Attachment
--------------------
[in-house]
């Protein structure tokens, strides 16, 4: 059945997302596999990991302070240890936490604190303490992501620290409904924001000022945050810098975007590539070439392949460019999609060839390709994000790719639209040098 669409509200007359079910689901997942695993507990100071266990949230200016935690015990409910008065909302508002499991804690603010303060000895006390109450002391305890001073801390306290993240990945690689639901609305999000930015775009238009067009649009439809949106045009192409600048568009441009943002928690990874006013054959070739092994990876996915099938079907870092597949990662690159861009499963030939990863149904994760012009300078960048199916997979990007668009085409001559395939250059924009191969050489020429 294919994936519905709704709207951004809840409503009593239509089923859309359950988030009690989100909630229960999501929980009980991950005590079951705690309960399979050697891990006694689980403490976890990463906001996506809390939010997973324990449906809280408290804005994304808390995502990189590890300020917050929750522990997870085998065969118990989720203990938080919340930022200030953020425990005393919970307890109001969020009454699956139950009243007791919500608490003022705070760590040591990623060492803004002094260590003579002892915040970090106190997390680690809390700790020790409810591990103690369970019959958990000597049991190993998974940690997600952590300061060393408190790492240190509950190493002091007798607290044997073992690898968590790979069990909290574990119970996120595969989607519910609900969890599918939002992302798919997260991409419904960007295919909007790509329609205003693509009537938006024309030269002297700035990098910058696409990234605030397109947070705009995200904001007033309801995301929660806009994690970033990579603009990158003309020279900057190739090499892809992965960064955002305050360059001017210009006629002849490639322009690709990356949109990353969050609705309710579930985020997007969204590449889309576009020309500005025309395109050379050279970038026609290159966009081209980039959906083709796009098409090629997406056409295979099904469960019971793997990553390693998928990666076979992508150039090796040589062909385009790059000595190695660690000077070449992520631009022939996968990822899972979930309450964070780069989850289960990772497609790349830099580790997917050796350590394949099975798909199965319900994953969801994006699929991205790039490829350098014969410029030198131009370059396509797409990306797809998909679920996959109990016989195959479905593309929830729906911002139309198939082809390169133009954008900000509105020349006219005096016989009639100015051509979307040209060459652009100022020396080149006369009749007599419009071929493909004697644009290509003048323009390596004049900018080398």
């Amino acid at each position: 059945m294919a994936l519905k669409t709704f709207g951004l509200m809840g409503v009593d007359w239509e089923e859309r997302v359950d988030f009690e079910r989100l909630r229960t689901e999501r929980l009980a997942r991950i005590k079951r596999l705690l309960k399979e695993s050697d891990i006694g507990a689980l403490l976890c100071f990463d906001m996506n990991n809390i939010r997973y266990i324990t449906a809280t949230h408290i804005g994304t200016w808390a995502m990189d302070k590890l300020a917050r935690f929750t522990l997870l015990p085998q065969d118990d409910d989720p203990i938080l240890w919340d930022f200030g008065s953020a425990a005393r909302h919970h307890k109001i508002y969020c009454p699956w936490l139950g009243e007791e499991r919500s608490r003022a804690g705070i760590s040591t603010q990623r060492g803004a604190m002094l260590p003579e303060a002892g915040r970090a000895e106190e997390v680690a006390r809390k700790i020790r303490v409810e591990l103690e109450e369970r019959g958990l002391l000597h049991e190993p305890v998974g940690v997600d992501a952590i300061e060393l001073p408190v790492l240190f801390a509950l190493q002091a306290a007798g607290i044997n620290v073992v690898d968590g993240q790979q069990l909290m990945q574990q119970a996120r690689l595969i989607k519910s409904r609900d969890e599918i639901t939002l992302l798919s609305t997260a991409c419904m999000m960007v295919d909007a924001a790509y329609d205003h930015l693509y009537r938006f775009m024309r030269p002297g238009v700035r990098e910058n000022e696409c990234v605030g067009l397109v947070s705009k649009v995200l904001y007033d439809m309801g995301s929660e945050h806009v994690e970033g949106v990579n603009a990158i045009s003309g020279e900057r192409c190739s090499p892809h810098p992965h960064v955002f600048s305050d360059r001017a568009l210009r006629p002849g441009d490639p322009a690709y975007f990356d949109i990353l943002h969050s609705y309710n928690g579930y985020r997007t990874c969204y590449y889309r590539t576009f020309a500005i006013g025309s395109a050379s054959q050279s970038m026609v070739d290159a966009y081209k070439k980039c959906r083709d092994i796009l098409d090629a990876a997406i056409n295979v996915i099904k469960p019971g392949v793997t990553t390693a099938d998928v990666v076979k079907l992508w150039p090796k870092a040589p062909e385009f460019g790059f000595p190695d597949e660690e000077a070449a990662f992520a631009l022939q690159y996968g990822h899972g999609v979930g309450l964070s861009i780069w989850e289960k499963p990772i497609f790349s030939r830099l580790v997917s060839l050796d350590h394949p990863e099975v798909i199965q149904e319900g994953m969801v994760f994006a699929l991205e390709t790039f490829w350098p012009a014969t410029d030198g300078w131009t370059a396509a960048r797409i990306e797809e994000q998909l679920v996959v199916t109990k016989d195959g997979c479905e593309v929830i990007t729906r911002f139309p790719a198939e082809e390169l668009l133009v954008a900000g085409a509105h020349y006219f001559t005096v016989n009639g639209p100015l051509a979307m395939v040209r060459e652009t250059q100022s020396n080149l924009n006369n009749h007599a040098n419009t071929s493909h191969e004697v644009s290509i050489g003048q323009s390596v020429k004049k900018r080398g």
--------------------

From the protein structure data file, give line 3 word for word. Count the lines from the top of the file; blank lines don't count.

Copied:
């Amino acid at each position: 059945m294919a994936l519905k669409t709704f709207g951004l509200m809840g409503v009593d007359w239509e089923e859309r997302v359950d988030f009690e079910r989100l909630r229960t689901e999501r929980l009980a997942r991950i005590k079951r596999l705690l309960k399979e695993s050697d891990i006694g507990a689980l403490l976890c100071f990463d906001m996506n990991n809390i939010r997973y266990i324990t449906a809280t949230h408290i804005g994304t200016w808390a995502m990189d302070k590890l300020a917050r935690f929750t522990l997870l015990p085998q065969d118990d409910d989720p203990i938080l240890w919340d930022f200030g008065s953020a425990a005393r909302h919970h307890k109001i508002y969020c009454p699956w936490l139950g009243e007791e499991r919500s608490r003022a804690g705070i760590s040591t603010q990623r060492g803004a604190m002094l260590p003579e303060a002892g915040r970090a000895e106190e997390v680690a006390r809390k700790i020790r303490v409810e591990l103690e109450e369970r019959g958990l002391l000597h049991e190993p305890v998974g940690v997600d992501a952590i300061e060393l001073p408190v790492l240190f801390a509950l190493q002091a306290a007798g607290i044997n620290v073992v690898d968590g993240q790979q069990l909290m990945q574990q119970a996120r690689l595969i989607k519910s409904r609900d969890e599918i639901t939002l992302l798919s609305t997260a991409c419904m999000m960007v295919d909007a924001a790509y329609d205003h930015l693509y009537r938006f775009m024309r030269p002297g238009v700035r990098e910058n000022e696409c990234v605030g067009l397109v947070s705009k649009v995200l904001y007033d439809m309801g995301s929660e945050h806009v994690e970033g949106v990579n603009a990158i045009s003309g020279e900057r192409c190739s090499p892809h810098p992965h960064v955002f600048s305050d360059r001017a568009l210009r006629p002849g441009d490639p322009a690709y975007f990356d949109i990353l943002h969050s609705y309710n928690g579930y985020r997007t990874c969204y590449y889309r590539t576009f020309a500005i006013g025309s395109a050379s054959q050279s970038m026609v070739d290159a966009y081209k070439k980039c959906r083709d092994i796009l098409d090629a990876a997406i056409n295979v996915i099904k469960p019971g392949v793997t990553t390693a099938d998928v990666v076979k079907l992508w150039p090796k870092a040589p062909e385009f460019g790059f000595p190695d597949e660690e000077a070449a990662f992520a631009l022939q690159y996968g990822h899972g999609v979930g309450l964070s861009i780069w989850e289960k499963p990772i497609f790349s030939r830099l580790v997917s060839l050796d350590h394949p990863e099975v798909i199965q149904e319900g994953m969801v994760f994006a699929l991205e390709t790039f490829w350098p012009a014969t410029d030198g300078w131009t370059a396509a960048r797409i990306e797809e994000q998909l679920v996959v199916t109990k016989d195959g997979c479905e593309v929830i990007t729906r911002f139309p790719a198939e082809e390169l668009l133009v954008a900000g085409a509105h020349y006219f001559t005096v016989n009639g639209p100015l051509a979307m395939v040209r060459e652009t250059q100022s020396n080149l924009n006369n009749h007599a040098n419009t071929s493909h191969e004697v644009s290509i050489g003048q323009s390596v020429k004049k900018r080398g």